Nevada raises concerns over Nuclear Regulatory Commission's information-gathering plans for Yucca Mountain
The state of Nevada is raising a number of objections to the announcement earlier this month that the Nuclear Regulatory Commission is moving forward with certain information-gathering activities related to restarting the long-stalled plans to open a nuclear waste repository at Yucca Mountain.
The state, in a letter to a commission official on Friday, expressed concern that the agency did not adequately provide notice to the public about its information-gathering plans, that a proposed virtual meeting on the topic would be inadequate compared to a face-to-face one and that insufficient funding has been dedicated to the project. The commission said in early August that it was planning to gather information related to restoring the Licensing Support Network, an online database of nearly 4 million documents regarding the adjudicatory hearing on the Yucca Mountain application.
The letter is the latest attempt in a decades long fight by the state to stall and, ultimately, kill the proposal to establish a long-term nuclear waste repository at Yucca Mountain. The state has long opposed the project, arguing the mountain is too geologically active and unstable to isolate radioactive waste for thousands or millions of years, and has ongoing contracts with agencies to build a case on licensing, legislative and legal fronts.
The agency hoped to hold a virtual meeting of the network’s advisory review panel to provide information to and gather information from both the panel and the public about reestablishing the database or putting in place a suitable replacement system. The database was decommissioned after the adjudicatory hearing was suspended in 2011, and the documents from the system were placed in a publicly available library in the commission’s document system.
But the state believes the commission did not provide adequate notice of its plans, addressing a memorandum to members of the network’s advisory review panel — many of whom are no longer employed by the entities they represented on the panel — and, generally, “interested members of the public.” The letter points to the fact that the memorandum asked recipients to provide contact information for other interested parties as evidence that the document could not have reached the “thousands, both nationally and internally,” of interested individuals.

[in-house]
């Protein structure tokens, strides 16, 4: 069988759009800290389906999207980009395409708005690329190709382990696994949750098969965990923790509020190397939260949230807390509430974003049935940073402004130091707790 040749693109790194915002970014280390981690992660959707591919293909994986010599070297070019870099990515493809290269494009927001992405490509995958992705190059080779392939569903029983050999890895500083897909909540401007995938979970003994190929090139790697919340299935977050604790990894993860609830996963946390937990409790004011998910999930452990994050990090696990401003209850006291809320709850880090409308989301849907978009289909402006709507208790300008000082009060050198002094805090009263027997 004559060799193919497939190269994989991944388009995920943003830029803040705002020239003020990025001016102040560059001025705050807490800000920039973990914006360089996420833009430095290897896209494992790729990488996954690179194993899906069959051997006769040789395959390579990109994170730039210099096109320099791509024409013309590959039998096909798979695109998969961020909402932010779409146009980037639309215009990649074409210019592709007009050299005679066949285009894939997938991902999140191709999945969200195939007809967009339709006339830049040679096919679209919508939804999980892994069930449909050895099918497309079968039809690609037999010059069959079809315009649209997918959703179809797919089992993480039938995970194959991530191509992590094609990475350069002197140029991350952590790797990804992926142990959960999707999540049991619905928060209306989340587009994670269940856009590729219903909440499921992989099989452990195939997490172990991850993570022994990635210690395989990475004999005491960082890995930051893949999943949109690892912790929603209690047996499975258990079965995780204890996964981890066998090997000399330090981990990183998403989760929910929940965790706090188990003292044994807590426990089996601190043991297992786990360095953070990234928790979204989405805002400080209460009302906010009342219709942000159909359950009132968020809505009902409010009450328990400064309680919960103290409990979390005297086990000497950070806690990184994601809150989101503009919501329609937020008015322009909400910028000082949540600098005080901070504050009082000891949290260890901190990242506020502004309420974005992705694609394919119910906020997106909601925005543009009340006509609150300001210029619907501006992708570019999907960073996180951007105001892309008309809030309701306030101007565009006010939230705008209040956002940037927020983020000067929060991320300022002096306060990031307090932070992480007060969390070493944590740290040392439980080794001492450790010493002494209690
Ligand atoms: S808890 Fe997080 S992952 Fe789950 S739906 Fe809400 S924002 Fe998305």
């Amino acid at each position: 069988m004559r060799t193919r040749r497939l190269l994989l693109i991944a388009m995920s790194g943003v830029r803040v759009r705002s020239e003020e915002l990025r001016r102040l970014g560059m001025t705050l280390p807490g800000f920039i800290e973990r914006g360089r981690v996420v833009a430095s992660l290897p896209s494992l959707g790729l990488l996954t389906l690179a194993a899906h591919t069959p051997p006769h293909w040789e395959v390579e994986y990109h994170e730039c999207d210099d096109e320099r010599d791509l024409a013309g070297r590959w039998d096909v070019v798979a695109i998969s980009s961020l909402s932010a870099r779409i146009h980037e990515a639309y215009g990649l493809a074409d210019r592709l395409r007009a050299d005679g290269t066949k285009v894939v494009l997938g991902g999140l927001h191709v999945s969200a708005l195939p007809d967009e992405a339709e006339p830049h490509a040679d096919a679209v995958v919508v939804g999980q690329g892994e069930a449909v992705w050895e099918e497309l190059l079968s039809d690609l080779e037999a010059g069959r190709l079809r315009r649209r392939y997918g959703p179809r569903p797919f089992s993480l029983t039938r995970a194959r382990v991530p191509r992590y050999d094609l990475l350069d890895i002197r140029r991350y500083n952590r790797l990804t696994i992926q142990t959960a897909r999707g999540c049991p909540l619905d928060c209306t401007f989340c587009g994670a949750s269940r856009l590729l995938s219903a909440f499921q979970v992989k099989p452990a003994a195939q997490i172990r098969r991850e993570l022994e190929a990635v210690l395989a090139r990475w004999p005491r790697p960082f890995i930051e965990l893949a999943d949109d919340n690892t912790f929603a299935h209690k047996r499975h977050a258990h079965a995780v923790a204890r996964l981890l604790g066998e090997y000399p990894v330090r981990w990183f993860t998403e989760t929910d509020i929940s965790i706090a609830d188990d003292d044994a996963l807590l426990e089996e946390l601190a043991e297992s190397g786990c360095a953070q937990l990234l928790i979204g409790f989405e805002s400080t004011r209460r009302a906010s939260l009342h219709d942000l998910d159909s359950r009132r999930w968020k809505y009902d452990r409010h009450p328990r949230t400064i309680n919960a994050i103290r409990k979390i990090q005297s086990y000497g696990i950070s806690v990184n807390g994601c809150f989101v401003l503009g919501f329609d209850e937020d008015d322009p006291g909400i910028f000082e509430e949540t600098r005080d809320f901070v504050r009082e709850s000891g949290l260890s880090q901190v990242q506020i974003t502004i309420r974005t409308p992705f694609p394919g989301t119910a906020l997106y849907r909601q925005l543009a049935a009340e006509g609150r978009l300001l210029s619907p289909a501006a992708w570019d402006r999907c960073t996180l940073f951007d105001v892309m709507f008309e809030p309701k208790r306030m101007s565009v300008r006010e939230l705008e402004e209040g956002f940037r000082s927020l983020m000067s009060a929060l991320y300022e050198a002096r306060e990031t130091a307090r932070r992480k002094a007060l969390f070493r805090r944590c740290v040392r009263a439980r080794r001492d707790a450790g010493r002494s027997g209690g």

“Any serious effort to give notice of your planned activities to all interested members of the public would include, as a minimum, Federal Register notice by NRC of those activities,” wrote Bob Halstead, executive director of the Agency for Nuclear Projects in the governor’s office, to Andrew Bates, chairman of the network’s advisory review panel.
Attempts to turn Yucca Mountain into a long-term nuclear repository stalled during the Obama Administration, but President Donald Trump has called for $120 million in funding to restart the licensing process. Energy Secretary Rick Perry toured the Yucca Mountain site in March and told a congressional panel in June that the country had a “moral obligation” to construct a long-term storage site for spent nuclear fuel.
Officials in Nye County, where Yucca Mountain is located, and eight other rural counties believe that if the licensing process moves forward, the science is publicly vetted and the state’s contentions are addressed, it will show that storing nuclear waste will be safe. Officials in Nye County also believe that the repository could boost to the local economy for multiple generations.
In the letter, the state also takes issue with the fact that the commission proposed a virtual meeting instead or multiple in-person meetings, which it believes would provide opportunity for a substantive discussion about the future of the database. The letter calls the single virtual meeting a “feeble initiative” and notes that, though Nevada strongly opposes restarting the licensing process of Yucca Mountain, the state needs to be involved in the process.
“Nevada strongly opposes any such resumption of the Yucca Mountain project as a waste of time and money on an appropriately abandoned project; should it resume, however, Nevada’s full participation is necessary,” Halstead wrote.
The commission budgeted $110,000 from the Nuclear Waste Fund — which had about $634,000 in unobligated funds as of June 30 — for the information gathering activities. The state believes that amount to be “insufficient funding for a critically important task” necessary to restarting Yucca Mountain licensing proceedings, should that happen.
“At this early stage in decision-making on the capabilities and configuration of the LSN as the foundational documentary basis for the proceeding, Nevada believes that it is unacceptable for the LSN process to be constrained and impaired by NRC’s desire to minimize the expenditure of its currently available resources, when NRC well knows those resources must be increased exponentially as a prerequisite to the completion of the adjudicatory proceeding,” Halstead wrote.
The state also noted that it believes that the current library for the documents is inadequate and hopes that the issue will be talked about in those face-to-face meetings.